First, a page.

The lake was perishing. It was watching. Indeed, no other lake was so much akin to a human being.

The stench began to make me writhe, and my body was uncontrollably pulling itself back, as if having hypnotized my thoughts that were flying at an unnamable speed, and all that repeated before me was fragments of Michelle’s shirt, six buttons, the waters of her womb, her fingers clenched into a fist. I saw her eyes and their darkness. Her name, those two syllables of Mi-chelle, Mi-chelle, Mi-chelle, were twirling around like dancers in darkened dancefloors.

I flew back home, I dashed into the bathroom. The mirror dust and the white cabinet with Mom’s decrepit perfume bottles. Mi-chelle, Mi-chelle, my fingers reached for Dad’s razor and grabbed it. I knew where to run, I knew where to find her. I was craving, after all, to hold her against me so tight that everything around would disappear, like things and objects disappear in the oceans, disappear and dissipate, having decided never to surface again. I was eager to vanish with her like the numbers and letters on the classroom blackboards do, to vanish, or at least to end up on the other side of the blackboard.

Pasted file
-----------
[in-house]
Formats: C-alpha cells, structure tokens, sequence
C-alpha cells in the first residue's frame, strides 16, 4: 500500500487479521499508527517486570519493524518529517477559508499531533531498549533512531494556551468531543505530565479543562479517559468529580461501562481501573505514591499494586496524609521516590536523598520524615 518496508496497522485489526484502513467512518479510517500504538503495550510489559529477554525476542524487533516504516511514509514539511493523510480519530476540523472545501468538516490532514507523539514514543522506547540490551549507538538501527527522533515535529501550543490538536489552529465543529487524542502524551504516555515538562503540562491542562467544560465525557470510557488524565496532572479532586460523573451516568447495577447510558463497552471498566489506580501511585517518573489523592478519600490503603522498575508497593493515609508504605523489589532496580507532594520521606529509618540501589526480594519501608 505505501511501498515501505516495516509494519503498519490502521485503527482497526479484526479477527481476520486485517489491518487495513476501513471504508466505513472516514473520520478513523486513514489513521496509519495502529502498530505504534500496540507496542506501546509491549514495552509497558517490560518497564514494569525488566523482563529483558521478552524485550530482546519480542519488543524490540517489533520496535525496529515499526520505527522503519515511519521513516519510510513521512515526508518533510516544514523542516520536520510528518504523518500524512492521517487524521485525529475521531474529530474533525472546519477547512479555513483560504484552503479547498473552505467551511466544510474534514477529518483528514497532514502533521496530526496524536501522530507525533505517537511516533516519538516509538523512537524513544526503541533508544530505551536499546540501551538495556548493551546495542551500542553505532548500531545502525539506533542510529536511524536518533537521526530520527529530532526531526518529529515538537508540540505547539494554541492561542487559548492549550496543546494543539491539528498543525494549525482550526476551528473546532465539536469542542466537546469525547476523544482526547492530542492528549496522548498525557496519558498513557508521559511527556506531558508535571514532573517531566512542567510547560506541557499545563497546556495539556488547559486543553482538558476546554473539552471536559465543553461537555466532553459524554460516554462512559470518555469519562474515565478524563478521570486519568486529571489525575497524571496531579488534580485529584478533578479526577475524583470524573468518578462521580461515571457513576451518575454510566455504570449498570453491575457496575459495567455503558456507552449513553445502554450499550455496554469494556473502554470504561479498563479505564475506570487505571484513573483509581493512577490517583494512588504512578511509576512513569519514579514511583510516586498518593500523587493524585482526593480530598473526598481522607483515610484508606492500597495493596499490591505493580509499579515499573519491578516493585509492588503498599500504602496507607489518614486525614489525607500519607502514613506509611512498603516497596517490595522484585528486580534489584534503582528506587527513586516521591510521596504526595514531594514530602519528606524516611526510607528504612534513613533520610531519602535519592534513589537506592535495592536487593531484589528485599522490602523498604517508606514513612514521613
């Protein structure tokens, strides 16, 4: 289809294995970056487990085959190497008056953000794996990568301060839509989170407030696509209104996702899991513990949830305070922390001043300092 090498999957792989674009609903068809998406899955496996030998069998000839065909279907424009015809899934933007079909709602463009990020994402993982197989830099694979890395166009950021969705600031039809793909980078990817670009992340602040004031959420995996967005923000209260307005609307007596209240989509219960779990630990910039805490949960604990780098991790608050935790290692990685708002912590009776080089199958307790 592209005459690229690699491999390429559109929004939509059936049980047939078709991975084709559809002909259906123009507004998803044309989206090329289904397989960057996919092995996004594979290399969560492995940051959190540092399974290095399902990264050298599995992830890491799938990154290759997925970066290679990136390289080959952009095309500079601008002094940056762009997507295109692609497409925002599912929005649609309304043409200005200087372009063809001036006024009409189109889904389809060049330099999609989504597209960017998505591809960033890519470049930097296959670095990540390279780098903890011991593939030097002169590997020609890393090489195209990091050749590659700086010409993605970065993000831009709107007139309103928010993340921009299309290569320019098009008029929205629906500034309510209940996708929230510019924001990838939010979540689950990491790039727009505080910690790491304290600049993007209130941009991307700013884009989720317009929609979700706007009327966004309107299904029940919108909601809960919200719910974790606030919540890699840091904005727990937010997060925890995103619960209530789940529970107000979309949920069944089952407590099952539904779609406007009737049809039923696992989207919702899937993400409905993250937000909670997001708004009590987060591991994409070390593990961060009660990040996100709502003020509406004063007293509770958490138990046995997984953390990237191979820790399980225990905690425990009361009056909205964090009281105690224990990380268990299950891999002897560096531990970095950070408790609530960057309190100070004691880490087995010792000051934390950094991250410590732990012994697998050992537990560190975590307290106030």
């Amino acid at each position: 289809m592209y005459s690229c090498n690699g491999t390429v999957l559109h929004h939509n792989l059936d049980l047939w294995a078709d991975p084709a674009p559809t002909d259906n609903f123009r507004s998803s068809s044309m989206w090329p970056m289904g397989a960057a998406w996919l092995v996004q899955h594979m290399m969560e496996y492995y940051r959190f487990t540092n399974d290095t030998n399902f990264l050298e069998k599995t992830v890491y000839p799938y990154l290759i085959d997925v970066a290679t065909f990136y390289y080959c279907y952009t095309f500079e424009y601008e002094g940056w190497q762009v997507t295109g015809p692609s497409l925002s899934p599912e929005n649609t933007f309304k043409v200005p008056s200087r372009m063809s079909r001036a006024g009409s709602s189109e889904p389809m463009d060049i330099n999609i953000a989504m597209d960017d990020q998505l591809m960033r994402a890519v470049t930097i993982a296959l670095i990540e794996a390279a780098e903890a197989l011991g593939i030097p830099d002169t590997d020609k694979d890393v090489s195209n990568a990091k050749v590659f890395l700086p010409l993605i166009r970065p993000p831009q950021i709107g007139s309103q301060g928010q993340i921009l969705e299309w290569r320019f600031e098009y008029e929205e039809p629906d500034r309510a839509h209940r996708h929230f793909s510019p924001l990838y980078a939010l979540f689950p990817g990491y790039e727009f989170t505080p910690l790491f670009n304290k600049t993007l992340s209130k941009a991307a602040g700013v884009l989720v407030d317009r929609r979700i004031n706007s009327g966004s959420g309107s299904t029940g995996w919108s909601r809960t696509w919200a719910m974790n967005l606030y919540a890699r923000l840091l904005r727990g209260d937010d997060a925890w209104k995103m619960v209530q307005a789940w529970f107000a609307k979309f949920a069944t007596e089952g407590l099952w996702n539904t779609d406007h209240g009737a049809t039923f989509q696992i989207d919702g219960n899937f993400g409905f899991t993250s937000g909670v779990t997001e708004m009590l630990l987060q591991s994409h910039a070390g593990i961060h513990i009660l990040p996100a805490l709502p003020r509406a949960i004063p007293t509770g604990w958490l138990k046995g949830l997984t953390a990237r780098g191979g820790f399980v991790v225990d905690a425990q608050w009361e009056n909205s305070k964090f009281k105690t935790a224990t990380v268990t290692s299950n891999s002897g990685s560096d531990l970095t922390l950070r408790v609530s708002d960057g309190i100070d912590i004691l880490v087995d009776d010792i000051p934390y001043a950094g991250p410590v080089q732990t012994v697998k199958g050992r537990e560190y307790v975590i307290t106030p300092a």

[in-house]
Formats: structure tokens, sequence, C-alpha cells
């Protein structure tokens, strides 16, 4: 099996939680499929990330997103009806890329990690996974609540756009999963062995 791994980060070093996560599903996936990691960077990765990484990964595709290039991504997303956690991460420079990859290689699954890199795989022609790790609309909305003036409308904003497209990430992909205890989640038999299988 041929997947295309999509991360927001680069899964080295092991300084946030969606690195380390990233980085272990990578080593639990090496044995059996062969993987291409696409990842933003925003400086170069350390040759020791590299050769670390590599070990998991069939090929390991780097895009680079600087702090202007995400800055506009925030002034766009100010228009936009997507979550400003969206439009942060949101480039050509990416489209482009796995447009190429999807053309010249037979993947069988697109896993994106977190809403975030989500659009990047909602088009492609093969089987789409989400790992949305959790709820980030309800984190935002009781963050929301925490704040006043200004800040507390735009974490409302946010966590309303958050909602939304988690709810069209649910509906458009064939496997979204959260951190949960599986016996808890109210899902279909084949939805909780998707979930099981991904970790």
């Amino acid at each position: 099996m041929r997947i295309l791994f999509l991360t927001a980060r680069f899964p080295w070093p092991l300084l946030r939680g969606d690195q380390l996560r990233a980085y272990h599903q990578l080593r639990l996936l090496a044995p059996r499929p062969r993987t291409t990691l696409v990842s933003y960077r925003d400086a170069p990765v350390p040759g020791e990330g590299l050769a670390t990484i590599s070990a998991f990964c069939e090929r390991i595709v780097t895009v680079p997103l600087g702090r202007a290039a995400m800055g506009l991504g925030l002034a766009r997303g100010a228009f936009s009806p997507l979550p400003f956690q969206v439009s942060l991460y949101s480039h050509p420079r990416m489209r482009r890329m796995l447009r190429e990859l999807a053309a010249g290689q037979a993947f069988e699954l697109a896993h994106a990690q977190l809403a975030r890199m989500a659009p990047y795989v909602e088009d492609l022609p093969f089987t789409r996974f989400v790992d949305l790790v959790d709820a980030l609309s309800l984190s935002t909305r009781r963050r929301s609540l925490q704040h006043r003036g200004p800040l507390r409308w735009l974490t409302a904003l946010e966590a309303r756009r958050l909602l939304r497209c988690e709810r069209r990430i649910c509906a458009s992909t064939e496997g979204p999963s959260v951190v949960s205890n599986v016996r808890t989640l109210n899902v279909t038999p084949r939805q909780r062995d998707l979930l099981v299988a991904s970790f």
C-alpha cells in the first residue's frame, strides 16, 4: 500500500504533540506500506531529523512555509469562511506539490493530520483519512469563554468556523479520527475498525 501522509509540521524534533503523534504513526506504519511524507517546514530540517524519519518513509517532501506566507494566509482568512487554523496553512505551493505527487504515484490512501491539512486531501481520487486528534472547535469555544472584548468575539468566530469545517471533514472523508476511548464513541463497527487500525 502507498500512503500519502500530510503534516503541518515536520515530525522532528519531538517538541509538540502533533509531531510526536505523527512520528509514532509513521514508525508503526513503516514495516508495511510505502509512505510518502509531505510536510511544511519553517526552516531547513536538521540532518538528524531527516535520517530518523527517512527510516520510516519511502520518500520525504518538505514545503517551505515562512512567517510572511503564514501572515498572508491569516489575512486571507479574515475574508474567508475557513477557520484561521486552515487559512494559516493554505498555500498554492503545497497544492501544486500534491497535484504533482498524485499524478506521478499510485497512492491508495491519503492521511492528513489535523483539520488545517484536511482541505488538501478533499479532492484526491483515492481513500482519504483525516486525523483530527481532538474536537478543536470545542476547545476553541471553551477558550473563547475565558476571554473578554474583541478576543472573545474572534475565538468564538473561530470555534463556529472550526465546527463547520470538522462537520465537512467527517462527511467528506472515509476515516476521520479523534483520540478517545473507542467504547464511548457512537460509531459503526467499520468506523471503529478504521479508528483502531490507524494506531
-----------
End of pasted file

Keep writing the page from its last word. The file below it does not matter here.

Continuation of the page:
Michelle was bleeding. The pine forest had given word to refrain from blurting out about her sweating forehead, about her labor pains and about the fact that here was the girl whose body they kept looking for in the bottom of the lake. We had to deceive them this time, too. I bent down; Michelle was exhausted. I kept repeating her gibberish, because only gibberish at that time made sense. I was babbling about music, wrapping her in sweet and sticky nonsense, hissing soothing lies.